An audit conducted in 2013, at the height of the dispute between Albania and the CEZ Group, found that the now heavily indebted CEZ Shperndarje had no market value.
Facing the threat of prolonged arbitration and political pressure from the Czech Republic, however, Albania agreed to pay the CEZ Group 90 million euro to settle the dispute and regain the majority stake that was sold to CEZ in 2009.
Following the settlement, the electricity distributor was renamed OSHEE in July 2014.
EFT AG, which stands for Electricity Financing Team, is a Swiss-registered electricity trading company controlled by a Serbian businessman, Vuk Hamovic.
GSA is an Albanian electricity trading company controlled by two Albanian businessmen, Agron Shpallo and Serafin Orgocka.
Orgocka said GSA was founded in 1990 and has been involved in energy trading and supply since 2005.
He estimated that GSA had a 15-per-cent market share in the tenders of public energy enterprises.
Sixty per cent of the company’s customers were private companies in the industrial sector, he said.
“We supply the ferrochrome, cement, oil and steel industries and have long-term contracts with some of them,” Orgocka added.
According to the complaint by GEN-I Tirana on July 30th, OSHEE, EFT and GSA colluded with each other illegally concerning the tenders organized between January and July 2014 to supply electricity.
|July 30 complaint against OSHEE|
OSHEE is accused of passing confidential information about bids to EFT and GSA, allowing the two competing traders to harmonize their final bids for the tenders and so manipulate the outcome.
“The presentation of almost identical bids from the two ‘independent’ operators in the tenders organized by OSHEE… cannot be considered an accident but only a coordinated practice, which aimed to manipulate the results,” the complaint read.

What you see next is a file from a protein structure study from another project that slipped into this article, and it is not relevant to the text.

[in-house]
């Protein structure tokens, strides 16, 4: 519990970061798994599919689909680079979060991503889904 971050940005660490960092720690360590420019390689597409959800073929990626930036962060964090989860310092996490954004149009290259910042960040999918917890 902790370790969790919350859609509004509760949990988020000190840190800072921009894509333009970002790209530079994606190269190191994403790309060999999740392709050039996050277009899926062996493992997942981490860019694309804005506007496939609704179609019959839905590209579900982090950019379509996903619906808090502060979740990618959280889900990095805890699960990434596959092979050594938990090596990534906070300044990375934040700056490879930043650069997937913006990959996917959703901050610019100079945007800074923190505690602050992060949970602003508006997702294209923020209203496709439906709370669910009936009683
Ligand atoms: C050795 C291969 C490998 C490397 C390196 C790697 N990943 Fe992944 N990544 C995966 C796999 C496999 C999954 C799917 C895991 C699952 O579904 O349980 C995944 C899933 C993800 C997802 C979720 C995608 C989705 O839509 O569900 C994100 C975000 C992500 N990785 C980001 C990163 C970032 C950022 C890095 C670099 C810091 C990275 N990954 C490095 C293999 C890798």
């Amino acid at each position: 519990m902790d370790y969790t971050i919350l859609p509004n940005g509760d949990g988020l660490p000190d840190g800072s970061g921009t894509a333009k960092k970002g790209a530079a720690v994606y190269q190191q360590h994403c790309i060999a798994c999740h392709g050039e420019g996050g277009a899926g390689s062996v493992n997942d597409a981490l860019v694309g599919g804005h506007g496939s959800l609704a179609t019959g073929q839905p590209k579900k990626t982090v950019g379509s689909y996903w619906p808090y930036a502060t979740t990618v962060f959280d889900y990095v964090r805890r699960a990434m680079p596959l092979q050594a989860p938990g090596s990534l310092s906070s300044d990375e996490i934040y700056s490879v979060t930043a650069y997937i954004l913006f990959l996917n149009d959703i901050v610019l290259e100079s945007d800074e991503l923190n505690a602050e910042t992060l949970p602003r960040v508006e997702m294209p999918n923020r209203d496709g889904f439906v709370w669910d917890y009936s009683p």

In its complaint, GEN-I noted that EFT A.G and GSA had initially submitted high bids, well above market price – but later filed final bids with almost identical prices.
According to the complaint, some of the monthly tenders for electricity held by OSHEE from January to July, the difference in the price per MWh in the bids between EFT AG and GSA was only 4 to 10 euro cents.
In its September 18th complaint, GEN-I claimed that OSHEE had continued manipulation of the tender procedures, forcing other electricity traders in the market to file bids for smaller amounts of electricity or desist completely from bidding.
GEN-I says the bids made by EFT A.G and GSA were structured in such a way as either to secure them profitable contracts with high prices, or secure the biggest share of the electricity import market.
According to GEN-I, OSHEE is guilty of illegal practices that intentionally “eliminated competition from the market”.
GSA’s Orgocka rejected the accusations, telling BIRN that the small size of the differences in GSA’s and EFT’s bids was pure chance.
“The bidding procedure is held every month, so it can happen that one time the differences are narrow, while in other cases the differences between the competitors are not so narrow,” he said.
Orgocka described the accusations that its bids and electricity prices had cost Albanian taxpayers millions of euro as “nonsense”.
This investigation was made possible with the support of the National Endowment for Democracy, NED.